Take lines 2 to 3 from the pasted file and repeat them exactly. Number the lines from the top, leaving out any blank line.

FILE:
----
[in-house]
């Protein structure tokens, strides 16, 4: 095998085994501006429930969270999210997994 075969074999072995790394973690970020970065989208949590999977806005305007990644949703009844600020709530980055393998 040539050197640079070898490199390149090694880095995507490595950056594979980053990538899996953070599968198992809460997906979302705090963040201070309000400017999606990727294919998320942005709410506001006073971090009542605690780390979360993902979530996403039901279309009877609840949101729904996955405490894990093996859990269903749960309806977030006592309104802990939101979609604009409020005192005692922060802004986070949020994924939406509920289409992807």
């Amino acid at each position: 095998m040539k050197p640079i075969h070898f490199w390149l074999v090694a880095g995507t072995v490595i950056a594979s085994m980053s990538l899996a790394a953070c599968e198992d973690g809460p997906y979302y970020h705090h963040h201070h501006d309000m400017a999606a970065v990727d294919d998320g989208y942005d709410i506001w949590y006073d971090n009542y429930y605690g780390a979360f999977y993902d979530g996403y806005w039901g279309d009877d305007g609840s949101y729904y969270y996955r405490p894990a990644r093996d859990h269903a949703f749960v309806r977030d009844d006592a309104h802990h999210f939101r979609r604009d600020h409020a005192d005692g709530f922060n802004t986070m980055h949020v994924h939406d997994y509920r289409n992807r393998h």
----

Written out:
């Protein structure tokens, strides 16, 4: 095998085994501006429930969270999210997994 075969074999072995790394973690970020970065989208949590999977806005305007990644949703009844600020709530980055393998 040539050197640079070898490199390149090694880095995507490595950056594979980053990538899996953070599968198992809460997906979302705090963040201070309000400017999606990727294919998320942005709410506001006073971090009542605690780390979360993902979530996403039901279309009877609840949101729904996955405490894990093996859990269903749960309806977030006592309104802990939101979609604009409020005192005692922060802004986070949020994924939406509920289409992807």
């Amino acid at each position: 095998m040539k050197p640079i075969h070898f490199w390149l074999v090694a880095g995507t072995v490595i950056a594979s085994m980053s990538l899996a790394a953070c599968e198992d973690g809460p997906y979302y970020h705090h963040h201070h501006d309000m400017a999606a970065v990727d294919d998320g989208y942005d709410i506001w949590y006073d971090n009542y429930y605690g780390a979360f999977y993902d979530g996403y806005w039901g279309d009877d305007g609840s949101y729904y969270y996955r405490p894990a990644r093996d859990h269903a949703f749960v309806r977030d009844d006592a309104h802990h999210f939101r979609r604009d600020h409020a005192d005692g709530f922060n802004t986070m980055h949020v994924h939406d997994y509920r289409n992807r393998h």